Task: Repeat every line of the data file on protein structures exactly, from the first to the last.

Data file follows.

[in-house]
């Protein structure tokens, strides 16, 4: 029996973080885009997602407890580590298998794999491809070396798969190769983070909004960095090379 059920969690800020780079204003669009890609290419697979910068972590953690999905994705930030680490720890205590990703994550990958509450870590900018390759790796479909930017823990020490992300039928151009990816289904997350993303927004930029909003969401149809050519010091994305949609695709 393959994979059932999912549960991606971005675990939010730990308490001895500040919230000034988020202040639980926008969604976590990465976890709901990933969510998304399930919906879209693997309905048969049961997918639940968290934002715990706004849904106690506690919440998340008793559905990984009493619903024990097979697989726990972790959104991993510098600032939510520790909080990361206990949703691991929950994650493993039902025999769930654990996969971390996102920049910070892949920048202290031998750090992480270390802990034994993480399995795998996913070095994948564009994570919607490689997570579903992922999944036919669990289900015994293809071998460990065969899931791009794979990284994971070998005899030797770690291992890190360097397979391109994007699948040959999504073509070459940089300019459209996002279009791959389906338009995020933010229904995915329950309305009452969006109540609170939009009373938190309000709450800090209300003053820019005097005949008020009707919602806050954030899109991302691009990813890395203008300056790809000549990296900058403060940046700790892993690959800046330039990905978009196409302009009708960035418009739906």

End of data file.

[in-house]
């Protein structure tokens, strides 16, 4: 029996973080885009997602407890580590298998794999491809070396798969190769983070909004960095090379 059920969690800020780079204003669009890609290419697979910068972590953690999905994705930030680490720890205590990703994550990958509450870590900018390759790796479909930017823990020490992300039928151009990816289904997350993303927004930029909003969401149809050519010091994305949609695709 393959994979059932999912549960991606971005675990939010730990308490001895500040919230000034988020202040639980926008969604976590990465976890709901990933969510998304399930919906879209693997309905048969049961997918639940968290934002715990706004849904106690506690919440998340008793559905990984009493619903024990097979697989726990972790959104991993510098600032939510520790909080990361206990949703691991929950994650493993039902025999769930654990996969971390996102920049910070892949920048202290031998750090992480270390802990034994993480399995795998996913070095994948564009994570919607490689997570579903992922999944036919669990289900015994293809071998460990065969899931791009794979990284994971070998005899030797770690291992890190360097397979391109994007699948040959999504073509070459940089300019459209996002279009791959389906338009995020933010229904995915329950309305009452969006109540609170939009009373938190309000709450800090209300003053820019005097005949008020009707919602806050954030899109991302691009990813890395203008300056790809000549990296900058403060940046700790892993690959800046330039990905978009196409302009009708960035418009739906």